Will the Common Travel Area come to the rescue for summer holidays?

British hopes for a summer holiday abroad have been dealt another blow by the news that legislation is being brought in banning travel until June 30. 

Under draft laws published earlier this week, which will face a vote today (March 25), leaving the UK without a “reasonable excuse” (such as work, or education) will be illegal until June 30. Anyone who travels to a port or airport with the aim of leaving the country could face fines of up to £5,000. 

Government officials have clarified that the travel ban extension is purely for legislative convenience, and does not have any bearing on whether international travel will resume on May 17. Despite this, the news will no doubt cause consternation among those who are keen on getting out of the UK this summer – a domestic break may be heaven for some, but many are still craving a proper escape. 

Luckily, there may be an unlikely rescuer for those looking askance at Cornwall or the Lake District; namely, Jersey, Guernsey, the Isle of Man, and Ireland. These beautiful destinations reside within the Common Travel Area (CTA), which is exempt from the travel ban. 

With vaccination efforts in full swing, some of these islands are gearing up to relax Covid restrictions this summer for their neighbours – and the UK may drop testing and quarantine requirements for those returning from the isles, due to their privileged CTA status (and in many cases, the sheer lack of Covid cases present). 

Below, we outline the rules for each area, and when they are likely to reopen to UK tourists. 


For Britons keen on going (technically) abroad for a holiday, there’s good news in the form of Jersey. The Channel Island is set to ease its rules on quarantine for UK travellers from late April with a new traffic light system for visitors – great news, given it’s sunniest spot in the British Isles.

Currently, anyone that arrives in Jersey needs to quarantine for 10 days and show proof of a negative Covid test result at the end of their self-isolation. When the island reopens travel links to and from the UK on April 26, however, the rules on isolation will depend on the area you have travelled from. 

Regions will be split into green, amber and red zones, with quarantine varying depending on zone. Testing will remain in place however – visitors will still need to take a Covid test on arrival, as well as days five and ten of their stay – though tests are, thankfully, provided free of charge. All passengers arriving in Jersey must also still complete a Safer Travel registration 48 hours prior to arrival.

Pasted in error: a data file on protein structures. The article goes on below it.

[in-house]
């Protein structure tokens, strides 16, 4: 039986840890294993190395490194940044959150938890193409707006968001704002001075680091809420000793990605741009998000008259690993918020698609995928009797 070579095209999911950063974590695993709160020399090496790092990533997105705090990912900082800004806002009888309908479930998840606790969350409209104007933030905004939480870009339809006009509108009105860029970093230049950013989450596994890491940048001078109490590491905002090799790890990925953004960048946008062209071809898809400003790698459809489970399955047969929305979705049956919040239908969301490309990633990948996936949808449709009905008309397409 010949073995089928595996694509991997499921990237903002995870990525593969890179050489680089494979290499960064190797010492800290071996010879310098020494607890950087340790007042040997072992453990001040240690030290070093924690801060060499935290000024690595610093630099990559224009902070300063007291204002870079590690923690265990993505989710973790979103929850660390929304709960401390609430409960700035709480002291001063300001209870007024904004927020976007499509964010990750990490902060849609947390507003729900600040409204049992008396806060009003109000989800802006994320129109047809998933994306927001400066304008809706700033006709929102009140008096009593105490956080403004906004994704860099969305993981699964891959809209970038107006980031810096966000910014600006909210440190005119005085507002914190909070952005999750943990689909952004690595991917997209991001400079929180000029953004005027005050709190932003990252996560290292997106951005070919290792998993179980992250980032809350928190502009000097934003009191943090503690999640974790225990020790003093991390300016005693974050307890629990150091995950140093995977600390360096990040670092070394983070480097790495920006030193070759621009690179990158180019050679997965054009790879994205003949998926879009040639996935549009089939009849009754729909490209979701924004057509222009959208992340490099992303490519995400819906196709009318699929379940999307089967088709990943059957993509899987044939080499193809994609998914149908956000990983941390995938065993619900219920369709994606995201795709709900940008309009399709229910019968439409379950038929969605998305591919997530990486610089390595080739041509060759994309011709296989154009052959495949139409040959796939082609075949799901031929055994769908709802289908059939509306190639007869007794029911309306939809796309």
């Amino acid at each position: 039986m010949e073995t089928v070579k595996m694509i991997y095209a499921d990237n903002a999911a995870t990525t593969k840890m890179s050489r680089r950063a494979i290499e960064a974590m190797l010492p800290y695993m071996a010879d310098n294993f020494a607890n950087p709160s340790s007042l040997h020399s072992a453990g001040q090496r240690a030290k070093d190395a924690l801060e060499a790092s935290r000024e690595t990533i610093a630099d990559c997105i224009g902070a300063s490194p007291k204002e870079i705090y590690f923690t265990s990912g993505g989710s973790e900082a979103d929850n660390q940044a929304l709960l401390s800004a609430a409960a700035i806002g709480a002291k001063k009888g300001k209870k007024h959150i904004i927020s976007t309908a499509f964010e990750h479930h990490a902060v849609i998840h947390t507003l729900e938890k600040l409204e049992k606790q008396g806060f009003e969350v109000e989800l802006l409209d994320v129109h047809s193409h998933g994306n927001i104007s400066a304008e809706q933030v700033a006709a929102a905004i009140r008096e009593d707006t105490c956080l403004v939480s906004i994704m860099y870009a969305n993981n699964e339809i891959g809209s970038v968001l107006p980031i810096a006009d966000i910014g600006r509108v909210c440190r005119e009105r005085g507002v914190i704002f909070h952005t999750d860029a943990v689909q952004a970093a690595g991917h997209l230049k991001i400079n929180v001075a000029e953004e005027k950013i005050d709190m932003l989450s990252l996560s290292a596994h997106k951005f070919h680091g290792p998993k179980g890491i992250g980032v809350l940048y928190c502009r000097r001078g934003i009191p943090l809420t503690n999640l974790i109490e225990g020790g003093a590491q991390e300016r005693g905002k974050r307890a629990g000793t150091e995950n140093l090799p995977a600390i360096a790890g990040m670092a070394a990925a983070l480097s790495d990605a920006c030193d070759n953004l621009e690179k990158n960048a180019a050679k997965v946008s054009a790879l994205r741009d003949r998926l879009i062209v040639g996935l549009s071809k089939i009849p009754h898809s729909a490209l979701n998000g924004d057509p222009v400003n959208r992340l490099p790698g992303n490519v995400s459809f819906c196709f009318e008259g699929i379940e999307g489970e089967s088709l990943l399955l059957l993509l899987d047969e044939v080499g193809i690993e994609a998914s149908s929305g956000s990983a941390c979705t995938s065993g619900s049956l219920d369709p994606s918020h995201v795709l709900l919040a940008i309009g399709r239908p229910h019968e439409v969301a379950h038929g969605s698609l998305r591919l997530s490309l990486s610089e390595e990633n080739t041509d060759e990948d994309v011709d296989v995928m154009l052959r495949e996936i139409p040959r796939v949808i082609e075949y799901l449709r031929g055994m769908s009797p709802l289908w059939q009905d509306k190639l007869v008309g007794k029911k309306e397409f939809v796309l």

The zones

  • Green: You will need to isolate while waiting for the result of your Covid test on arrival in Jersey. This is thankfully short, however, taking up to 12 hours. 
  • Amber: You will need to isolate for the first five days of your trip. A negative test result on day five will release you from quarantine.
  • Red: You will need to isolate for 10 days, and take a test on the final day in order to be released.

“After more than five months, we can’t wait to welcome visitors once again to Jersey from the UK and the Crown Dependencies,” said Amanda Burns, Chief Executive of Visit Jersey. “As part of the British Isles, our Government will reintroduce our Safer Travel Policy from April 26 that is both safe for everyone while also optimising the traveller experience.

“Now more than ever, we want to open our doors to those looking for a safe, peaceful, stress-free getaway while enjoying our uninterrupted coastal paths, unique hospitality and big spirit.”

Restaurants and hotels reopened on the island last month, with social distancing and group limits in place. As the island is part of the CTA, travellers do not need to complete the UK Government Travel Declaration Form if visiting.


The other major Channel Island, Guernsey has joined Jersey in its plans to welcome visitors from the UK this summer.

In plans outlined by the Guernsey government, a return to unrestricted travel to and from the island is likely to be possible by early July, as long as there is good progress in the roll-out of its vaccine programme.

Though July seems a while off, Guernsey also intends to resume its categorisation of countries and regions at the end of April, to allow lighter travel restrictions for people arriving from places with a low prevalence of the virus – this is likely to include the UK, given the success of the vaccine program.

The government is keen to emphasise these dates are changeable. “There is also work still to be to be done on the detail around what exactly travel will look like from July onwards, and to what extent arrivals will be required to test or carry some form of ‘vaccination passport,” read a statement. 

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